Buddhist Warfare

Buddhist Warfare

Buddhist Warfare

Buddhist Warfare

Synopsis

Though traditionally regarded as a peaceful religion, Buddhism has a dark side. On multiple occasions over the past fifteen centuries, Buddhist leaders have sanctioned violence, and even war. The eight essays in this book focus on a variety of Buddhist traditions, from antiquity to the present, and show that Buddhist organizations have used religious images and rhetoric to support military conquest throughout history.

Buddhist soldiers in sixth century China were given the illustrious status of Bodhisattva after killing their adversaries. In seventeenth century Tibet, the Fifth Dalai Lama endorsed a Mongol ruler's killing of his rivals. And in modern-day Thailand, Buddhist soldiers carry out their duties undercover, as fully ordained monks armed with guns.

Buddhist Warfare demonstrates that the discourse on religion and violence, usually applied to Judaism, Islam, and Christianity, can no longer exclude Buddhist traditions. The book examines Buddhist military action in Tibet, China, Korea, Japan, Mongolia, Sri Lanka, and Thailand, and shows that even the most unlikely and allegedly pacifist religious traditions are susceptible to the violent tendencies of man.

Excerpt

Michael Jerryson

It is a well-known fact that the first of all the commandments of the
Buddhist creed is “Thou shalt not kill” [but] Chinese books contain
various passages relating to Buddhist monks who freely indulged in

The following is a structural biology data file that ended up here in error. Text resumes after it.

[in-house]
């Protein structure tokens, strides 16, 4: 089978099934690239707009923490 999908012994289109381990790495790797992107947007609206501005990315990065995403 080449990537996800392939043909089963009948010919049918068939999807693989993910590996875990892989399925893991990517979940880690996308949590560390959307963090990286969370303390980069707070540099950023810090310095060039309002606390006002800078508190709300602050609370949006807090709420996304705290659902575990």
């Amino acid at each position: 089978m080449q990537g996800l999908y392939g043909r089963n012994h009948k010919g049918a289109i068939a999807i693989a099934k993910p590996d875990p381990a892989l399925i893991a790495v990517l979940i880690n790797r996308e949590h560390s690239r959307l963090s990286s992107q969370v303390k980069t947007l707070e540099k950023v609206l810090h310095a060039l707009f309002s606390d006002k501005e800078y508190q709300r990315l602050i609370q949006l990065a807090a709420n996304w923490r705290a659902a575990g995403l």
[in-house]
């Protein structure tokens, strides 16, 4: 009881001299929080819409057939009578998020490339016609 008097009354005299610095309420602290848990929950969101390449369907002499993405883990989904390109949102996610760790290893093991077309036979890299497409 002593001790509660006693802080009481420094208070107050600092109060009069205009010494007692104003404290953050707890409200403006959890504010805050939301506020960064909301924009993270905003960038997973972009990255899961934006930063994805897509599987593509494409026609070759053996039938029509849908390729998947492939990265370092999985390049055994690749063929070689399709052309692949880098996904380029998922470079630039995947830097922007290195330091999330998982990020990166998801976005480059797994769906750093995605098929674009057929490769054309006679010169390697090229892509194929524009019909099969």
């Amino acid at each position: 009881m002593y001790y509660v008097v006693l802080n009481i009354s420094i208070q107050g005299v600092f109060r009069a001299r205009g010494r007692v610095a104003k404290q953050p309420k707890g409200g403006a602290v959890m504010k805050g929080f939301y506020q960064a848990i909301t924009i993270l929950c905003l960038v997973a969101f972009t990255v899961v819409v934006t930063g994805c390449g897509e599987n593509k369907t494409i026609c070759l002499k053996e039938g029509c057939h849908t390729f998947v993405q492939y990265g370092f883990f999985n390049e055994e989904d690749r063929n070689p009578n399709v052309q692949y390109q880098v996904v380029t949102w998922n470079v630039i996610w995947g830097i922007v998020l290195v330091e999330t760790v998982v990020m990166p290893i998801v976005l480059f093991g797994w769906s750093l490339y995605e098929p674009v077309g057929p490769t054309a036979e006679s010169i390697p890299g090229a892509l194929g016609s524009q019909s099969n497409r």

carnage and butchery and took an active part in military expeditions
of every description, thus leaving no room for doubt that warfare was
an integrate part of their religious profession for centuries.

—J. J. M. de Groot, 1891

Violence is found in all religious traditions, and Buddhism is no exception. This may surprise those who think of Buddhism as a religion based solely on peace. Indeed, one of the principal reasons for producing this book was to address such a misconception. Within the various Buddhist traditions (which Trevor Ling describes as “Buddhisms”), there is a long history of violence. Since the inception of Buddhist traditions 2,500 years ago, there have been numerous individual and structural cases of prolonged Buddhist violence. This book explores instances in which Buddhist ideas and religious leaders have been related to structural violence in one of its most destructive and public form: warfare. the motivations for this volume are many, but chief among them is the goal of disrupting the social imaginary that holds Buddhist traditions to be exclusively pacifistic and exotic. Most religious traditions, whether Judaic, Christian, Buddhist, Islamic, or Hindu, is quintessentially social in nature; and because religious traditions are social, they suffer from the negative elements . . .

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